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How to Build Better Hybrid Work Structure

hybrid employee, hybrid workplace
Sabrina Dorronsoro
Published on

With priorities fluctuating rapidly and seemingly endless shifts, navigating this new world of flexible working can be stressful. Hybrid work structure can provide stability while minimizing disruption—so long as it’s implemented thoughtfully.

In this blog post, we'll explore the benefits of structured hybrid work and dive into how executives and leaders can create an effective hybrid work structure that benefits both employees and the organization alike.

Whether you're just beginning to contemplate a new way of working or looking to make changes to your current strategy, our insights will help you reach success.

What is Structured Hybrid Work?

Structured hybrid work is, as the name implies, a hybrid working model with some level of pre-determined guidelines. Whether an organization requires three days in office or a percentage of the month in the physical workplace - structured hybrid work ensures there are clear expectations for employees.

Hybrid work was always meant to provide employees with the best of both worlds. The freedom to work remotely with the opportunities for connection and collaboration that come from working in office. Infusing more structure into your hybrid work model gives employees a clear path forward to benefit from both types of work.

Communicate your hybrid work policy with teams right in the Robin app.

As we've seen over the past few years, many organizations have struggled to get employees back to in person collaboration. That's because over the course of the pandemic working remotely became the norm. People got used to working outside of the office so they defaulted to that option.

In order to tip the scales back to a more balanced level of office and at-home work, leaders must define what kind of structure makes the most sense for their hybrid teams and then formally adopt a hybrid work policy that supports that.

Benefits of Structured Hybrid Work Models

Adding more structure into your hybrid work plans can be beneficial to everyone, here are a handful of the benefits:

Clear expectations for hybrid employees

According to Gallup, six in 10 employees want more structure around hybrid work from leadership. By laying out a clear hybrid work policy, you give employees the information they need to meet your expectations.

Structured working models eliminate the guess work that comes with an open-ended hybrid policy. Remember, clear is kind - communicate what you want from your hybrid team members and they can do the rest.

More predictable space utilization

With a structured hybrid work schedule, you can better plan for the balance of remote and hybrid work in your office space. This helps with space management, office layout and resource management.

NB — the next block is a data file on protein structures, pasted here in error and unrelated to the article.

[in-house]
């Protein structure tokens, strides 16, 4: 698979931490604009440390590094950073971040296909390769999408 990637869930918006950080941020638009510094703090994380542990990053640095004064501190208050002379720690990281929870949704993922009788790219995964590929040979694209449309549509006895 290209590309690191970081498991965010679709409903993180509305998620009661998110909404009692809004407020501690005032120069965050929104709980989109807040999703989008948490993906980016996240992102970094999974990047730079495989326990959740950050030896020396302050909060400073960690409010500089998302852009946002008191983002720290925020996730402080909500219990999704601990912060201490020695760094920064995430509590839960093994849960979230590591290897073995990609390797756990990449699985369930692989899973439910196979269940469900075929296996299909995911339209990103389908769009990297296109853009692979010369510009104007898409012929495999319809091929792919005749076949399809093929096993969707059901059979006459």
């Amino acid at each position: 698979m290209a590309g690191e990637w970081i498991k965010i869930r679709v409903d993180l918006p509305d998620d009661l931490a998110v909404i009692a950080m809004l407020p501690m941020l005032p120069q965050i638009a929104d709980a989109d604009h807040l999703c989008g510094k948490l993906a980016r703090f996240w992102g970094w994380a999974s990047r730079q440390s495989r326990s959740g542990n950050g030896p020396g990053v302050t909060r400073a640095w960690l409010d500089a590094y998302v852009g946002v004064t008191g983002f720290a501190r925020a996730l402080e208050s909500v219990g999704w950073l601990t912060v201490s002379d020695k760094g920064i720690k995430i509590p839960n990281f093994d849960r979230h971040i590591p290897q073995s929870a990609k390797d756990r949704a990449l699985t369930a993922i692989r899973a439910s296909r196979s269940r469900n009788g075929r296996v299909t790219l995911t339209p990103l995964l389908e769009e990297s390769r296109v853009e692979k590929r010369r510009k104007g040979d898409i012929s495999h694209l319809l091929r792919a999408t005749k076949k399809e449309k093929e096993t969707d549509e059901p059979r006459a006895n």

Understanding your office utilization rates can also result in cost savings for your organization. When you can identify areas that are underutilized, you're in a better position to reduce your footprint and right-size your real estate costs.

Make better use of your space with more predictable office utilization.

Better work life balance

Team members work best when they have access to a variety of working options. A flexible work structure enables people to better balance their working and personal lives by giving them more freedom to shape their own schedules. Hybrid work also often allows employees to have more autonomy in managing their work tasks and deadlines. As long as they meet their objectives and deliver results, they have the freedom to structure their workday according to their preferences and personal needs. This autonomy fosters a sense of control and empowers individuals to balance their work and personal commitments more effectively.

Business continuity

Hybrid working models with structure provide resilience and adaptability to organizations, particularly during unforeseen circumstances such as natural disasters, public health emergencies, or other disruptions. Having established processes and technologies for remote work ensures that work can continue seamlessly even when physical presence is not possible.

Increased employee productivity

Research has shown that employees often experience higher productivity levels when they have the autonomy to choose their work environment. By providing a structured hybrid work model, organizations can leverage the benefits of remote work while ensuring that team members adhere to a set schedule, which helps maintain focus and discipline.

Examples of Structured Hybrid Work Models

A successful hybrid work model can be structured in a handful of different ways. Some companies may lean towards more remote work, others may need teams to predominantly be in the office. Here are a few types of hybrid work that can provide your teams with more structure.

Fixed Days Hybrid Model

In this fixed hybrid work model, employees have designated days for remote work and designated days for in-person work. For example, employees might work remotely on Mondays and Wednesdays, and come into the office on Tuesdays and Thursdays. This provides a predictable schedule and allows for planning team collaborations and meetings on specific days.

Core Hours Hybrid Model

In this model, employees have flexibility in choosing their work location but are required to be available in-person during specific core working hours. For instance, employees can work remotely in the morning and come into the office in the afternoon, ensuring that everyone is present for a certain portion of the day to facilitate collaboration and communication.

Split Weeks Hybrid Model